What is the legacy of “A Christmas Story”?

The film’s popularity has resulted in a yearly-produced stage play in scores of towns, a musical Broadway production, many theme products, and the “A Christmas Story House” where parts of the film were made and where visitors can tour a recreation of the film house’s interior. There’s a popular book of reprinted A Christmas Story-related tales and a major behind-the-scenes, illustrated coffee-table book. Those are part of the legacy, but there’s also the importance of Shepherd as its creator.

For me the film’s legacy is that it may forever be by far the most prominently known vessel of Jean Shepherd’s world. As fine as it is, Shepherd deserves more recognition in America’s pantheon of creative forces. For those who care to hear his radio voice, one can find hundreds of complete broadcasts on the internet—free or cheaply for sale on ebay and elsewhere. Acquire them so that at night, when the cares of the world are shoved aside, relax, open your sensibilities, and absorb the unique and always unexpected commentary by ol’ Shep. (One never knows what quirky mix will ensue.) Maybe he’ll tell a story, maybe he’ll comment on the passing scene, maybe he’ll describe his trip to headhunter country of Peru’s Amazon when he helped deliver 500 pounds of Luden’s cough drops to the natives, or maybe he’ll expertly render a little ditty on nose flute, jew’s harp, or kazoo. Or maybe he’ll knock out a tune by thumping his knuckles on his head.

Long live Jean Shepherd and his A Christmas Story.





To celebrate the 35th anniversary of the theatrical opening of A CHRISTMAS STORY (USA and Canada, November 18, 1983), Michael Coate, Contributing Editor of interviewed me and two others regarding our thoughts on the film. Interview is at:

Here I post my partial answer to one of the questions. To see the entire interviews (which is my and other’s tributes to Jean Shepherd), see their site:

For me the film’s legacy is that it may forever be by far the most prominently known vessel of Jean Shepherd’s world. As fine as it is, Shepherd deserves more recognition in America’s pantheon of creative forces. For those who care to hear his radio voice, one can find hundreds of complete broadcasts on the internet—free or cheaply for sale on ebay and elsewhere. Acquire them so that at night, when the cares of the world are shoved aside, relax, open your sensibilities, and absorb the unique and always unexpected commentary by ol’ Shep. (One never knows what quirky mix will ensue.) Maybe he’ll tell a story, maybe he’ll comment on the passing scene, maybe he’ll describe his trip to headhunter country of Peru’s Amazon when he helped deliver 500 pounds of Luden’s cough drops to the natives, or maybe he’ll expertly render a little ditty on nose flute, jew’s harp, or kazoo. Or maybe he’ll knock out a tune by thumping his knuckles on his head.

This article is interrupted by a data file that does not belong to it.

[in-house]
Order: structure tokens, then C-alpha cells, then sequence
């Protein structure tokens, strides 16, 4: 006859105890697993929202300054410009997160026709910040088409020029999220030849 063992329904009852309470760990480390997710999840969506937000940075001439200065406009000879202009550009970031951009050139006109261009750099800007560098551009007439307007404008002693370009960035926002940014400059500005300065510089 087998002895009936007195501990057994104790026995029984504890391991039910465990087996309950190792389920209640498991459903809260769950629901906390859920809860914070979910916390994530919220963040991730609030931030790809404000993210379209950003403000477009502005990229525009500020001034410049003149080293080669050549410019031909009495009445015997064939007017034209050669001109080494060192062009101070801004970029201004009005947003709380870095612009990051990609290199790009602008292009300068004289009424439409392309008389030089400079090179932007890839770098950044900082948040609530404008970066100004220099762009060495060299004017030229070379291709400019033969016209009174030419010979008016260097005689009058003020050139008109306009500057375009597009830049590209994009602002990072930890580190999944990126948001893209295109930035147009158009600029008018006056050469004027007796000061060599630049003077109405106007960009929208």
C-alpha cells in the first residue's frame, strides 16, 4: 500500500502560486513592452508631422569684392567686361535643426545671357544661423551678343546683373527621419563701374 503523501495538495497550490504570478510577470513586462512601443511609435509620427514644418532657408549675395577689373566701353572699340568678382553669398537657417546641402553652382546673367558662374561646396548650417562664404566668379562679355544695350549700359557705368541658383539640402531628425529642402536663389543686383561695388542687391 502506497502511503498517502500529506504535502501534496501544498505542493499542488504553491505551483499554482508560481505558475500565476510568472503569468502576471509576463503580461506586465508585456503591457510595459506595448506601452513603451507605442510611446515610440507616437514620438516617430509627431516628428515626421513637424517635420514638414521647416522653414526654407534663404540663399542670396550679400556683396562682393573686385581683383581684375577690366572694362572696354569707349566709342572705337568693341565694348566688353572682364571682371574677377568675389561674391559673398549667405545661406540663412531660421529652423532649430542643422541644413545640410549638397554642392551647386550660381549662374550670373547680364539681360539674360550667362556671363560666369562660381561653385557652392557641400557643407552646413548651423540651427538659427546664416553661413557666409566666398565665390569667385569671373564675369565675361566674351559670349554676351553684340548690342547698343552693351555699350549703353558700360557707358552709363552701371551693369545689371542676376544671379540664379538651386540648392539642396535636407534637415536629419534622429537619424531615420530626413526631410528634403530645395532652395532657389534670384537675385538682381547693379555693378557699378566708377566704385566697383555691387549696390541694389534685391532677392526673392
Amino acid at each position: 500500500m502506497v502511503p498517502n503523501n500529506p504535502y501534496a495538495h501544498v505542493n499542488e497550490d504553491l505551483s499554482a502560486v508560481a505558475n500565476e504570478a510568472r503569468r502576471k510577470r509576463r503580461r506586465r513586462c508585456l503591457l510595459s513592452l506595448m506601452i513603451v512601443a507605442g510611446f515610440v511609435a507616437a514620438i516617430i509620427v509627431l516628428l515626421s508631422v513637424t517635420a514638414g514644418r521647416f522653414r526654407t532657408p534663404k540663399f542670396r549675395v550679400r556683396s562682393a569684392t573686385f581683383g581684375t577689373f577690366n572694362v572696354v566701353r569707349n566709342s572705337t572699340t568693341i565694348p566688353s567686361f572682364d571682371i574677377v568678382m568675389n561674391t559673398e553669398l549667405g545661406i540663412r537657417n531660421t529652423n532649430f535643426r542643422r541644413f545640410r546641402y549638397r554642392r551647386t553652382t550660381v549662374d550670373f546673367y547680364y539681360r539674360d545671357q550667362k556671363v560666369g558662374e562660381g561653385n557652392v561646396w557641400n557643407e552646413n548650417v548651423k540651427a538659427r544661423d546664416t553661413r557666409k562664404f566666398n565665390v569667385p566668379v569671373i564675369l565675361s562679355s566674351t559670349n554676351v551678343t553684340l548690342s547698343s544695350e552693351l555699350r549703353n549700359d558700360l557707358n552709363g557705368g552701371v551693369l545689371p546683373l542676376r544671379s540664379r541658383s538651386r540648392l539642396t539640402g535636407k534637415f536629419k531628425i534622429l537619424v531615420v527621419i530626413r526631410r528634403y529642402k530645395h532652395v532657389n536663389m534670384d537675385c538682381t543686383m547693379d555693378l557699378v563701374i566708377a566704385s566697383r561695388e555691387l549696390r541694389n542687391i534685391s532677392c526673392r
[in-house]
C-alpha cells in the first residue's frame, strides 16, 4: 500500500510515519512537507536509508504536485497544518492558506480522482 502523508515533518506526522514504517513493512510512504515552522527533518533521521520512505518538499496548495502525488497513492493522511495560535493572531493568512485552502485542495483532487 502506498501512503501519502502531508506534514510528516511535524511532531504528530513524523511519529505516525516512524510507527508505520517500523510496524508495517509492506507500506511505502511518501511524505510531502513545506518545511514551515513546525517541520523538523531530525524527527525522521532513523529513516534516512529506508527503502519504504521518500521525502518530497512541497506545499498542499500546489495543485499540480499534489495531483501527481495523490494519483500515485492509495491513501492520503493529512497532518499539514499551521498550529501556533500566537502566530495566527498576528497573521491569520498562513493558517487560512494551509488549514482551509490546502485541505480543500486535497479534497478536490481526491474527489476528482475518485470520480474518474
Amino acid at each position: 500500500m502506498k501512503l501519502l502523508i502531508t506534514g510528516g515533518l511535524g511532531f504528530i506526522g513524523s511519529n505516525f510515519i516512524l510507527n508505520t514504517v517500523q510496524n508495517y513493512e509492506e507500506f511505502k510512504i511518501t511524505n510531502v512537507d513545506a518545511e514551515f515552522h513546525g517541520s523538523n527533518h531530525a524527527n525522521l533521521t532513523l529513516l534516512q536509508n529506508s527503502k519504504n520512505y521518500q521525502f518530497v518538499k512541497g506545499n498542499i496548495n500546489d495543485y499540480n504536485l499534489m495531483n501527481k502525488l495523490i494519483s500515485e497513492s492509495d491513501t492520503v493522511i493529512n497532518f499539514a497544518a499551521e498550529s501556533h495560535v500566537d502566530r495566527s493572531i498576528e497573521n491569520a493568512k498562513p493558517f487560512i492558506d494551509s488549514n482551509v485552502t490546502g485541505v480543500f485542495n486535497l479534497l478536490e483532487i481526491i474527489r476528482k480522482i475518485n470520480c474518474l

Long live Jean Shepherd and his A Christmas Story.


JEAN SHEPHERD –Listening to Shep


The model I listened on—

my maroon, plastic, Zenith AM/FM

radio with the big simulated gold dial.

A recent New York Times book review by Parul Sehgal of Asymmetry by Lisa Halliday, begins:

Anthropologists studying a tribe in southern Africa in the 1970s distinguished between two kinds of stories: those told during the daylight—gossipy anecdotes, your average water-cooler chat—and those told at night. Around the fire, stories turned starkly philosophical, full of allusions to the ancestors and the spirit world. Nighttime tales seemed to speak to a different human need.


What is the nature of Jean Shepherd’s late night tales and talk on every subject under the moon that made it so captivating to tens of thousands of people (especially young males) in the mid-1950s through April 1977?

(Apologies to Fred W. McDarrah)

For many, I believe it was our time of first awakening to a broader range of interests in learning and questioning—regarding society, philosophy, literature, things that were beginning to go bump in the stygian darkness of our brains, and all manner of information we were newly exposed to through school and general observation of the world around us. (In my Excelsior, You Fathead! I also attribute this in part to the beginnings of Mad Comics, with its ironic and questioning attitude toward the existing environment and its assumptions youngsters were newly exposed to.)

After the prosaic occupations and obligations of the day–such as homework–were coming to a close, when the mind was freer to wonder and to delve, Shepherd’s unexpected and entertaining forays into his observant mind seeking answers to maybe troubling and sometimes unanswerable human attitudes and assumptions regarding our newly apprehended world grabbed us, making us laugh and think. My mother thought he was fascinating, my father thought he was somehow subversive. (They were both correct.) For me he seemed to speak to a different, essential, personal need.